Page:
Schnorr Disc Springs

Disc Spring Engineering
Maximum load - minimum space - maximum flexibility


Within a spring stack the disc springs do not always move evenly (figure 32). 

This naturally leads to overloading at one end of the stack with consequential reduction in fatigue life. This is also the reason way, with dynamic loads, the first breaks occur at the end of the spring stack in most cases. Therefore, we recommend that the spring stack be aligned on the guide rod with a ‘vee bar’ and then maintained in position with a light preload. After alignment the spring stack should not be completely relaxed. This procedure has been found most satisfactory in practice for minimizing friction in spring stacks. If it is not possible to align the stack for design reasons, the stack should be compressed flat once or twice. This also has the effect of centralising the springs and reducing friction.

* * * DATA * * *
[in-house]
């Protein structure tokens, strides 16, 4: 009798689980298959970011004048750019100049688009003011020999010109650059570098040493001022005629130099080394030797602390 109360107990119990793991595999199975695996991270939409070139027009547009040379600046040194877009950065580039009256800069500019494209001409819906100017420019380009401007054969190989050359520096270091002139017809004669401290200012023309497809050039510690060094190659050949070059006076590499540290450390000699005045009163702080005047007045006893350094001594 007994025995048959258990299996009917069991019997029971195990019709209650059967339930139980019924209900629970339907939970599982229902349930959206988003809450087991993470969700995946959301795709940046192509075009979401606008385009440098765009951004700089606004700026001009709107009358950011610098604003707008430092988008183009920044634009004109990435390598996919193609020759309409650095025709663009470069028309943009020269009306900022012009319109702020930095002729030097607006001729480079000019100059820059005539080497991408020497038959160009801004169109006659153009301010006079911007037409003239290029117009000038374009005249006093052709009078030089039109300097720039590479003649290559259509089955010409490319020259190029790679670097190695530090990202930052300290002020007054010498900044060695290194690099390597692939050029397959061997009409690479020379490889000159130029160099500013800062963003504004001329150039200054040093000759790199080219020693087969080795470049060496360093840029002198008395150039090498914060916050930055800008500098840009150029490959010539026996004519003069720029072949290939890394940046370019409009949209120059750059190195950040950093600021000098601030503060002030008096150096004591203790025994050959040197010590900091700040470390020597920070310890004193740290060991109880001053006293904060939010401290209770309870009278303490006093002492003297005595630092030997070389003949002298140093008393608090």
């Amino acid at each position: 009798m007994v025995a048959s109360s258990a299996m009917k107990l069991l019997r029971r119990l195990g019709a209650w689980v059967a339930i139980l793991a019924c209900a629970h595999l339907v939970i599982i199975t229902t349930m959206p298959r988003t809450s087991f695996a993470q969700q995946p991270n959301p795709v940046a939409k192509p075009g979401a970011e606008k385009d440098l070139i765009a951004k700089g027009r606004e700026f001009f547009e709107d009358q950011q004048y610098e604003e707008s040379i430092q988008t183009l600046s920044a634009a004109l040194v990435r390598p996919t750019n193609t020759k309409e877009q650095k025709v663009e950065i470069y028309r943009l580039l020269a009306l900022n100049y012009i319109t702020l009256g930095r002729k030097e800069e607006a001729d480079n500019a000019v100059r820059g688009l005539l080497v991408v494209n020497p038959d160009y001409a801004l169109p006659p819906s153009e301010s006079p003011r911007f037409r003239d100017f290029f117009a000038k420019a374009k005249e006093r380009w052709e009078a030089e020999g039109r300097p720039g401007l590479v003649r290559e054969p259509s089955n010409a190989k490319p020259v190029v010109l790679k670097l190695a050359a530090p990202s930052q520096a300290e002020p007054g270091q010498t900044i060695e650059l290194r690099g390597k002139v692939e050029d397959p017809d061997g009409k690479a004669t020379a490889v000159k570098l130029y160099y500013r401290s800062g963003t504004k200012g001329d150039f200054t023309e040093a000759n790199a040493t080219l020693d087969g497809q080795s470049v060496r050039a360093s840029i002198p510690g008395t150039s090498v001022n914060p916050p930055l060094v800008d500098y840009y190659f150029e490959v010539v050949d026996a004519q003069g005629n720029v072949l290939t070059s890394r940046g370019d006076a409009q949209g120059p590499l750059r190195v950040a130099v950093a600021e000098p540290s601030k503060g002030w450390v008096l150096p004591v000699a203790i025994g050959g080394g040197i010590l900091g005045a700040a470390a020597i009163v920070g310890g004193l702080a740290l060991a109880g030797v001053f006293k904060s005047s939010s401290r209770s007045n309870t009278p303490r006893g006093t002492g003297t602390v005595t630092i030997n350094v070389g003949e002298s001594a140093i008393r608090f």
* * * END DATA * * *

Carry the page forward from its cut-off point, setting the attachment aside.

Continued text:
Figure 32 - click to enlarge


The friction is usually somewhat less in a vertically arranged stack than in the horizontal installation position. It is therefore better to have long stacks arranged vertically rather than horizontally. 

With a dynamically loaded stack there is a running in period during which the friction is reduced, especially with multiple layering. The reason for this is a certain smoothing effect at both the contact edges and the touching spring flanks.